When you think of funk, the name George Clinton should come to mind immediately. He was the mastermind behind such historic acts as Parliament, Funkadelic, and the P-Funk All Stars that pushed the boundaries of what funk music was for decades. He nurtured the talents of countless musicians that moved through his ensembles, the likes of which include Bootsy Collins, Junie Morrison, Eddie Hazel, and many more. Basically, if you want to talk about funk, there's no better person to go to than Dr. Funkenstein.
It is for these reasons that his Red Bull Music Academy lecture -- on May 12, 2015 at the Brooklyn Academy of Music -- is so insightful. Clinton spends more than an hour musing on various topics, from the meaning of the word funk, to the new generation of artists that sample his music. And while he veers into the vague and philosophical, "Funk is anything it need to be to save your life at that time," the facts, dates, and names Clinton drops portray a clear picture of the music he has made and the environment it was made in.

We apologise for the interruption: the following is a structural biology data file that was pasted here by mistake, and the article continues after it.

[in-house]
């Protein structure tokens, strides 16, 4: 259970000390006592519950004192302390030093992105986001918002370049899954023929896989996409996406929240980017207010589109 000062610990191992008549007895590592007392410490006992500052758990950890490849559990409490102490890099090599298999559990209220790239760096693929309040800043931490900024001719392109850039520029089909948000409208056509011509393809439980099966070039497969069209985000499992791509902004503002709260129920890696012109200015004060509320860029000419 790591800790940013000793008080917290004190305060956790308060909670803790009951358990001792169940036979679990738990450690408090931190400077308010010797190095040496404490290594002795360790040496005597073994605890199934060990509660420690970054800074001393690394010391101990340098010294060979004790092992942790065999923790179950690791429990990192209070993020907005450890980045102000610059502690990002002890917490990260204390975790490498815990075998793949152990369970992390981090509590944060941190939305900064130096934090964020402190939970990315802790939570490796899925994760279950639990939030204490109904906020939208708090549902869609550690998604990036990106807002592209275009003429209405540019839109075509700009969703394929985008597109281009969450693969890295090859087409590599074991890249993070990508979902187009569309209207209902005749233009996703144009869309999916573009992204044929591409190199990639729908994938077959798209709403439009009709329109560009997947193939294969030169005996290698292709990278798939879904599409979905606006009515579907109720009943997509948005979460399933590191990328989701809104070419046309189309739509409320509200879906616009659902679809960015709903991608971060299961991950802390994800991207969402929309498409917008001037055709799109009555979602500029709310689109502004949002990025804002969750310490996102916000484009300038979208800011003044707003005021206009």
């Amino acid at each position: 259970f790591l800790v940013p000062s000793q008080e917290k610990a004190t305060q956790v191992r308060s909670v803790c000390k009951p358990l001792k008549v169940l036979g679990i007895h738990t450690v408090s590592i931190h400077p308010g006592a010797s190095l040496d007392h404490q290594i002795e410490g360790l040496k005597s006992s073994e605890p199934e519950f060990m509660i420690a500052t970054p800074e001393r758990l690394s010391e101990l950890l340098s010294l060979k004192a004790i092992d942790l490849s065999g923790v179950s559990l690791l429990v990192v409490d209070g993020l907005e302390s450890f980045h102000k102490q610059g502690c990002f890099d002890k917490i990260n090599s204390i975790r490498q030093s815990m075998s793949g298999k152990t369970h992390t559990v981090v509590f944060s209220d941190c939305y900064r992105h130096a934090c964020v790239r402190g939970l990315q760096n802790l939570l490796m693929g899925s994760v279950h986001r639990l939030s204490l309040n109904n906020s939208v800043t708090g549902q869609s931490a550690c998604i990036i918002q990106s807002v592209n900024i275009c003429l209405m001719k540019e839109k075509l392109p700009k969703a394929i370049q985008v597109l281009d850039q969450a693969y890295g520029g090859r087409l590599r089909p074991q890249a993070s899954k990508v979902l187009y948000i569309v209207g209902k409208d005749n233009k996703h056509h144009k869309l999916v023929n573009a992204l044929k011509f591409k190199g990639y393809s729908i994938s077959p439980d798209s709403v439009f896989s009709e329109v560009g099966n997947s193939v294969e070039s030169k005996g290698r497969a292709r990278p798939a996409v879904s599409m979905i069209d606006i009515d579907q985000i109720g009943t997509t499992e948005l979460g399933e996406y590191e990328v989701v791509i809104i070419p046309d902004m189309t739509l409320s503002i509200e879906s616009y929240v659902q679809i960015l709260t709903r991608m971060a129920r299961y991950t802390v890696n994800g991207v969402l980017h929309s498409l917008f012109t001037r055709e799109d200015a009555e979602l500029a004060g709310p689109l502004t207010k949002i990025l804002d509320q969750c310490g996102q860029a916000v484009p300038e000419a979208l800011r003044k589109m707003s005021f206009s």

Despite the fact that he can't remember every detail -- by Clinton's own omission he was too "fucked up" on various substances at the time -- he has the breadth of experience and personal wisdom to truly explain the music he made and its impact.
Pick up George Clinton's 2014 autobiography Brothers be like, "George, Ain't That Funkin' Kind of Hard on You?" at Amazon.com.
For more on George Clinton's music, news, and tour dates, check out his Zumic artist page.